I’m not from Chicago, but it has been my home for the past 22 years, so I think I qualify as at least an honorary local.
I have always taken pride in my being from South Dakota–I’m the first person most folks have ever met from that state! But more and more each year, I have grown to admire and love Chicago, this metropolis with world-class attractions and incalculably insolvable problems.
Murder capital of America? Check.
Most vacated county in the United States? That’s Cook County.
America’s most segregated city? Yes, according to CNN.
Yes, it has crime. Lots of it, actually. It has winters that would scare Siberians.
But it’s also the city of Carl Sandburg, Nelson Algren, and Saul Bellow. This city clawed and scratched its way to prominence in the 19th century, repeatedly reinventing itself through the decades, from the era of river traffic, railroads, and meatpacking through organized labor and bootlegging to interstate travel and flight. Al Capone ruled the roost in the 20s only to be brought down by Elliot Ness from his Printer’s Row office building in the 30s. Chicago somehow survived the collapse of Rust Belt manufacturing, managing to remain a city of international significance.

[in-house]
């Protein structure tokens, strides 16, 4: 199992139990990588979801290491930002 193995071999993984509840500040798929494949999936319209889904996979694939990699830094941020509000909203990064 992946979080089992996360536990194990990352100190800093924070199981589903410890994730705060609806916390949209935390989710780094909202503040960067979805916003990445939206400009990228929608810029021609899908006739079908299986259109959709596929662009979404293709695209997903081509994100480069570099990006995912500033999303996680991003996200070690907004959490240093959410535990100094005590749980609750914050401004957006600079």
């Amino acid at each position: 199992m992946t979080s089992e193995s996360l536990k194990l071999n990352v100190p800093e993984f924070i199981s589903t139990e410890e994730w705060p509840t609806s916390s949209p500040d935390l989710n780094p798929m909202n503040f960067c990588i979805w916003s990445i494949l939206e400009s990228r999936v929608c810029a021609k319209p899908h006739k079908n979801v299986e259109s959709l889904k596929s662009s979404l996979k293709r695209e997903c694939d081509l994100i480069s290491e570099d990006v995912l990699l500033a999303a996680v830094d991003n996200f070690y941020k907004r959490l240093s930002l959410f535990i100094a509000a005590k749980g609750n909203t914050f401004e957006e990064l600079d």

I’ve been thinking a lot about what I’ll mss most about this place as I make my move to San Francisco. Here are the top five things that get me a little misty-eyed when I think about leaving:
1. – Lake Michigan
Lake Michigan during the good months!
A lake? Really? This would be a sea in any other part of the world. I’ve lived here for 22 years, and nearly all of them were spent within spitting distance of this great body of water. Though I’ve been living in the Midwest, but I probably spend more time walking on a beach than most coastal dwellers I know.